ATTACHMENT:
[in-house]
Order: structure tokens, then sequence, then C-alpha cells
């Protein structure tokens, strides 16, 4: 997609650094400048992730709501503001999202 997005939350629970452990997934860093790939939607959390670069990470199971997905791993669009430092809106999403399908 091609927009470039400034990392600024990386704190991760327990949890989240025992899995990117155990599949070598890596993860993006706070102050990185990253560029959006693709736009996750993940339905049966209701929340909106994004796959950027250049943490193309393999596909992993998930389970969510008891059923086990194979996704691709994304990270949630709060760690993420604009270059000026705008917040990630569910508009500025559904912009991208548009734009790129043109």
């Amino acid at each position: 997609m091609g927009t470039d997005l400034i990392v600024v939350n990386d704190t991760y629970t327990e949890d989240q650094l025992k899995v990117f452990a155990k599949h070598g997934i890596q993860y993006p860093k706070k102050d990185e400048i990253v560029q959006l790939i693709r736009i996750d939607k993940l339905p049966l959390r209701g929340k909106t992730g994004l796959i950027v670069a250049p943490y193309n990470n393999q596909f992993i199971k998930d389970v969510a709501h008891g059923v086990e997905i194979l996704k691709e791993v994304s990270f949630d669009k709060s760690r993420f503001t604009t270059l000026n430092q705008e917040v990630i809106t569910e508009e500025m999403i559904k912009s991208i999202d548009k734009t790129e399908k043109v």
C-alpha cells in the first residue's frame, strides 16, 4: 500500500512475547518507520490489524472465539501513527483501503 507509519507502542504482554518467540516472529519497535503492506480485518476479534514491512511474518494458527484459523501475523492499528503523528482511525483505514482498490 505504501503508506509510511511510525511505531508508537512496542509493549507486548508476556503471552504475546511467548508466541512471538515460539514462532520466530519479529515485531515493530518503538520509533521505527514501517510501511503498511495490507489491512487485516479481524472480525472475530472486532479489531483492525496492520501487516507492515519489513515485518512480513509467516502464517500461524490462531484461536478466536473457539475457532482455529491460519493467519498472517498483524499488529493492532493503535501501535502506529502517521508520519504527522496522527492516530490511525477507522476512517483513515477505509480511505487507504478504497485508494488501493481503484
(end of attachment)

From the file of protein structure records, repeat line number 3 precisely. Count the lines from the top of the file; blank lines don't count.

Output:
């Protein structure tokens, strides 16, 4: 997609650094400048992730709501503001999202 997005939350629970452990997934860093790939939607959390670069990470199971997905791993669009430092809106999403399908 091609927009470039400034990392600024990386704190991760327990949890989240025992899995990117155990599949070598890596993860993006706070102050990185990253560029959006693709736009996750993940339905049966209701929340909106994004796959950027250049943490193309393999596909992993998930389970969510008891059923086990194979996704691709994304990270949630709060760690993420604009270059000026705008917040990630569910508009500025559904912009991208548009734009790129043109």